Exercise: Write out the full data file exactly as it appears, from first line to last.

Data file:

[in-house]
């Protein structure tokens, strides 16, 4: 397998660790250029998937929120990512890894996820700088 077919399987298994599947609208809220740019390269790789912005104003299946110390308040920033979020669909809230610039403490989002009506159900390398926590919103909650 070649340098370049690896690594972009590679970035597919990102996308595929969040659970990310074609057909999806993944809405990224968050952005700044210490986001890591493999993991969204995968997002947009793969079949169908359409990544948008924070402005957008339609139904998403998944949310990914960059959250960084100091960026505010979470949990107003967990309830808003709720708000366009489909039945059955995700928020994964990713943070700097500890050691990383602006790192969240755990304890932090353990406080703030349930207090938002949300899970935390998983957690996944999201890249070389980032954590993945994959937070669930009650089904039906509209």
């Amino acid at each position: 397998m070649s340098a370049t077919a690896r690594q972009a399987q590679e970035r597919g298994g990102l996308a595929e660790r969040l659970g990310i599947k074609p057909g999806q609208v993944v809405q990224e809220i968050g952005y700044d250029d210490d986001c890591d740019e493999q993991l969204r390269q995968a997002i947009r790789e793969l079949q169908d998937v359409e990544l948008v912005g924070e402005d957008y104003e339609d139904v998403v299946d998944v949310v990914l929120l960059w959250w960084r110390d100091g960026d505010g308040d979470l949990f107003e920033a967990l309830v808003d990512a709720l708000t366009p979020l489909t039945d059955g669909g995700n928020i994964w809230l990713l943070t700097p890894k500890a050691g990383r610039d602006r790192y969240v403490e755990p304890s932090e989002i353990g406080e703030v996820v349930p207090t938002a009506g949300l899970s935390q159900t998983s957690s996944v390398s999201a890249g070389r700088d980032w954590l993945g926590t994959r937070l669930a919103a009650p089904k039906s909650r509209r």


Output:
[in-house]
């Protein structure tokens, strides 16, 4: 397998660790250029998937929120990512890894996820700088 077919399987298994599947609208809220740019390269790789912005104003299946110390308040920033979020669909809230610039403490989002009506159900390398926590919103909650 070649340098370049690896690594972009590679970035597919990102996308595929969040659970990310074609057909999806993944809405990224968050952005700044210490986001890591493999993991969204995968997002947009793969079949169908359409990544948008924070402005957008339609139904998403998944949310990914960059959250960084100091960026505010979470949990107003967990309830808003709720708000366009489909039945059955995700928020994964990713943070700097500890050691990383602006790192969240755990304890932090353990406080703030349930207090938002949300899970935390998983957690996944999201890249070389980032954590993945994959937070669930009650089904039906509209």
């Amino acid at each position: 397998m070649s340098a370049t077919a690896r690594q972009a399987q590679e970035r597919g298994g990102l996308a595929e660790r969040l659970g990310i599947k074609p057909g999806q609208v993944v809405q990224e809220i968050g952005y700044d250029d210490d986001c890591d740019e493999q993991l969204r390269q995968a997002i947009r790789e793969l079949q169908d998937v359409e990544l948008v912005g924070e402005d957008y104003e339609d139904v998403v299946d998944v949310v990914l929120l960059w959250w960084r110390d100091g960026d505010g308040d979470l949990f107003e920033a967990l309830v808003d990512a709720l708000t366009p979020l489909t039945d059955g669909g995700n928020i994964w809230l990713l943070t700097p890894k500890a050691g990383r610039d602006r790192y969240v403490e755990p304890s932090e989002i353990g406080e703030v996820v349930p207090t938002a009506g949300l899970s935390q159900t998983s957690s996944v390398s999201a890249g070389r700088d980032w954590l993945g926590t994959r937070l669930a919103a009650p089904k039906s909650r509209r």